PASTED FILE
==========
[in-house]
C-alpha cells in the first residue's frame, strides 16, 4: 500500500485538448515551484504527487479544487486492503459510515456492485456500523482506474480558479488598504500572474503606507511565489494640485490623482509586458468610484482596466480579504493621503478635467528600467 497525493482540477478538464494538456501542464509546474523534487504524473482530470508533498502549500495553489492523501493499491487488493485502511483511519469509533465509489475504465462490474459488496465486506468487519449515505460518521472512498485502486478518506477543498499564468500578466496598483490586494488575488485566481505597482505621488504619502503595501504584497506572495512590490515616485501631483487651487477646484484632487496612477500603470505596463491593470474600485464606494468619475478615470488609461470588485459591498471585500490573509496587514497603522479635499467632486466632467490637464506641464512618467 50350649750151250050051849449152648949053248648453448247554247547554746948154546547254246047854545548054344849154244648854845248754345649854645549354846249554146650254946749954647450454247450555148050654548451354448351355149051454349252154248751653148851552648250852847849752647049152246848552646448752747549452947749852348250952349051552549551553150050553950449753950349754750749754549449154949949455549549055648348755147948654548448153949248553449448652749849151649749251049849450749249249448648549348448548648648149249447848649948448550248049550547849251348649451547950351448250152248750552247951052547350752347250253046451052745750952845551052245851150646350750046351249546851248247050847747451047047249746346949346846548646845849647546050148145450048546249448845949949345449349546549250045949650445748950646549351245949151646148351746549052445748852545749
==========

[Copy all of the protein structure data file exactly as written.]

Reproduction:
[in-house]
C-alpha cells in the first residue's frame, strides 16, 4: 500500500485538448515551484504527487479544487486492503459510515456492485456500523482506474480558479488598504500572474503606507511565489494640485490623482509586458468610484482596466480579504493621503478635467528600467 497525493482540477478538464494538456501542464509546474523534487504524473482530470508533498502549500495553489492523501493499491487488493485502511483511519469509533465509489475504465462490474459488496465486506468487519449515505460518521472512498485502486478518506477543498499564468500578466496598483490586494488575488485566481505597482505621488504619502503595501504584497506572495512590490515616485501631483487651487477646484484632487496612477500603470505596463491593470474600485464606494468619475478615470488609461470588485459591498471585500490573509496587514497603522479635499467632486466632467490637464506641464512618467 50350649750151250050051849449152648949053248648453448247554247547554746948154546547254246047854545548054344849154244648854845248754345649854645549354846249554146650254946749954647450454247450555148050654548451354448351355149051454349252154248751653148851552648250852847849752647049152246848552646448752747549452947749852348250952349051552549551553150050553950449753950349754750749754549449154949949455549549055648348755147948654548448153949248553449448652749849151649749251049849450749249249448648549348448548648648149249447848649948448550248049550547849251348649451547950351448250152248750552247951052547350752347250253046451052745750952845551052245851150646350750046351249546851248247050847747451047047249746346949346846548646845849647546050148145450048546249448845949949345449349546549250045949650445748950646549351245949151646148351746549052445748852545749